Dwarkadhish Temple at Dwarka
One of the 4 major pilgrimage sites, called Haridham, which spread all over India, this temple is situated on the northem banks of the River Gomti. Its architecture is of 13th century, similar to the other contemporary Hindu temples. It has an icon of the Lord with four hands, it has sanctum sanctorum or Garbhagriha, a large public hall called Sabhagriha and Mahamandapa.
The city that Sudama has described is not to be seen even in part or any remnants. Legend has it that when at Prabhas Patan Lord Krishna was about to die, he sent a message to the Yadavas to evacuate Dwarka, for it was destined to sink into the ocean upon his death. However, we have nothing to show for a golden city on the land anymore, for it is indeed under the sea. The present Dwarka is a new city that came up much later.
It may be that the legend is imaginary, as many are. However, it is interesting that the a marine archeologist Dr. Rao has discovered an entire urban settlement under the sea near the present Dwarka that shows signs of having beeen washed over five times by the sea.
Whatever it may be, present Dwarka is a small little town and its importance lies in its religious association. The ancients had described it as one of the seven cities where death would bring Moksha to the seekers. Chaitnaya Mahaprabhu had visited it. It is said the Meera the great saint poetess of India came here at the end of her days and was merged into the very image of Lord Krishna whom she worshipped. The pilgrimage continues without interruption. Thousands of people gather here for worship at the temple of Ranchhodji - Dwarkadhish- and offer their prayers and gifts with great faith in their hearts, as He sits benignly in the beautiful temple.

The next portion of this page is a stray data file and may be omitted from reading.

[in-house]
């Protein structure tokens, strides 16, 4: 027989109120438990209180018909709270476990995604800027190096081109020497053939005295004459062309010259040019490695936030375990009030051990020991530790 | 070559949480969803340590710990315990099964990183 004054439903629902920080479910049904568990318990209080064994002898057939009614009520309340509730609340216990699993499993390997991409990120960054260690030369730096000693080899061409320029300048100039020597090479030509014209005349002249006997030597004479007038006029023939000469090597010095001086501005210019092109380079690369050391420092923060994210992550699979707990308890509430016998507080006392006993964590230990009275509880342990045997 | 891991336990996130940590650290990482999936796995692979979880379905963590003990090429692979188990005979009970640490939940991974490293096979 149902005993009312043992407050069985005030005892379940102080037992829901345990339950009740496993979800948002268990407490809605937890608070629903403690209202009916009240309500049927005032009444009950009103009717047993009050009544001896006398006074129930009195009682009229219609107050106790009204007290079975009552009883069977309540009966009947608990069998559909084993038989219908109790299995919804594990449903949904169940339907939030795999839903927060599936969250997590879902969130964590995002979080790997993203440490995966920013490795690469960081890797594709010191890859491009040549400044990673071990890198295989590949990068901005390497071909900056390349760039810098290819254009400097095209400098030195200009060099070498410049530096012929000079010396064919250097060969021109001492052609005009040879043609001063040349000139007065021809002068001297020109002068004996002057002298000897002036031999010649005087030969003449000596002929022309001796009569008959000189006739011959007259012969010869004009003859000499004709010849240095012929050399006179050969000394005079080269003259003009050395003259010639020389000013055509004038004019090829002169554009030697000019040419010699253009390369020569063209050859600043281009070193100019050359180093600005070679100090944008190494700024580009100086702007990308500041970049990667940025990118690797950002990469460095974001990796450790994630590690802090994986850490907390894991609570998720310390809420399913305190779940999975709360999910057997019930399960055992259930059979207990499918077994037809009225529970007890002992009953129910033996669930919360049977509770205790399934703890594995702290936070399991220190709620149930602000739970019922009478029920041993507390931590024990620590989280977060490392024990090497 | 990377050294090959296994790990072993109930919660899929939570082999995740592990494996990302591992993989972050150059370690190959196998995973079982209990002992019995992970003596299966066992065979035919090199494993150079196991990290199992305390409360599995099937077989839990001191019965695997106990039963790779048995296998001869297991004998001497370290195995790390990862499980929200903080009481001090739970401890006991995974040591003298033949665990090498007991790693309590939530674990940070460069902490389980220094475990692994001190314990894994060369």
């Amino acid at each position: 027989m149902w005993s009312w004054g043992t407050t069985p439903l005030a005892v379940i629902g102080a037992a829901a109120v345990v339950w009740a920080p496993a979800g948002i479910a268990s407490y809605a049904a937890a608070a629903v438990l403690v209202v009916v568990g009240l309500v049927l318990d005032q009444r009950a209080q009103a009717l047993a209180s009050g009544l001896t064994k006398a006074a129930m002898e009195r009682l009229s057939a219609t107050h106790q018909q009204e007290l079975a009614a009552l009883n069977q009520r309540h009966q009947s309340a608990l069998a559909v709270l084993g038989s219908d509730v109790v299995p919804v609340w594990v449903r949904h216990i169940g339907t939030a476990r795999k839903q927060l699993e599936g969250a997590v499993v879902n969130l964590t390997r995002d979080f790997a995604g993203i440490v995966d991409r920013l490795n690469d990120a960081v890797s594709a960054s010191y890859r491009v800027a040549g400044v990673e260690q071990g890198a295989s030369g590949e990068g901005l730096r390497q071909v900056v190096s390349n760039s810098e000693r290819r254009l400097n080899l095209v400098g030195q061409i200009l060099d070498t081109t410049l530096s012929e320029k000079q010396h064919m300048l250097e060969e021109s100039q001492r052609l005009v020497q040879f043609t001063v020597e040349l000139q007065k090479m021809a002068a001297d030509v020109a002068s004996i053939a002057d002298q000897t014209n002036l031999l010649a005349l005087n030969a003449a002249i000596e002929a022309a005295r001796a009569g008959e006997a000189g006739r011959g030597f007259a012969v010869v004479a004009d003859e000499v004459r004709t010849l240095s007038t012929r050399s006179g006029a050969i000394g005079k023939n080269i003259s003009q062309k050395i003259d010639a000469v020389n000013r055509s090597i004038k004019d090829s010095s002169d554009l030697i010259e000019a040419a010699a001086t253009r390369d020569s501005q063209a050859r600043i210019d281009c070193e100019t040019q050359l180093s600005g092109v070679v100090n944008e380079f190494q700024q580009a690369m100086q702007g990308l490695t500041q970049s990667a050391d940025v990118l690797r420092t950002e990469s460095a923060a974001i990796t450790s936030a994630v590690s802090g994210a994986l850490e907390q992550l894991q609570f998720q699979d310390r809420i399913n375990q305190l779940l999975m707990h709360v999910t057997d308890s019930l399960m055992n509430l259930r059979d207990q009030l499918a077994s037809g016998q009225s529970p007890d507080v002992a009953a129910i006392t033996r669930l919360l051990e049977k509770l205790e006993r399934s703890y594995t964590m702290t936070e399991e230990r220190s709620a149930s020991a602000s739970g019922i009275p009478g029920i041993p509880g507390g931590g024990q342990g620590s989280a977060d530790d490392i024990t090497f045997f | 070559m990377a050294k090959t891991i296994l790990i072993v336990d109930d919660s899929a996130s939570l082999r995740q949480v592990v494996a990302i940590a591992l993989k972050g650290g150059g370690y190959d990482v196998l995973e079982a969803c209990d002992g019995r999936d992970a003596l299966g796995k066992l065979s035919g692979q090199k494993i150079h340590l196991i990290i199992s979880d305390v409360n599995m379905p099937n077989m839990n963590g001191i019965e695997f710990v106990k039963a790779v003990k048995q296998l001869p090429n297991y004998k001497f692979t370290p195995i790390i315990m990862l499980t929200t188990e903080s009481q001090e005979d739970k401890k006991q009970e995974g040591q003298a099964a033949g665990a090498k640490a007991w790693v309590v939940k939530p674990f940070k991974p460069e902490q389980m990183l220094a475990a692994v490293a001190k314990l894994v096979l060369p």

The Temple has a very high plinth and the first level is reached after climbing a number of steps. Situated right at the juncture where the Gomti meets the sea, this height and steps provide a position of haughtiness for the Lord within. The sea seems to be touching His feet all the time with its gentle waves. The central place, Garbhagriha is 60 meters high, with a 6 storied 'shikhara' or inverted cone-like structure in 6 layers. In the front of it we have a huge 'mandapa' , a hall that is 5 stories or 35 meters in height. Its corridors are 27 meters long and 6.4 meter wide. The outer walls have sculptured reliefs from its base to the top, but the insides of the wall are plain. The entrance is decorated with an image of Lord Ganesha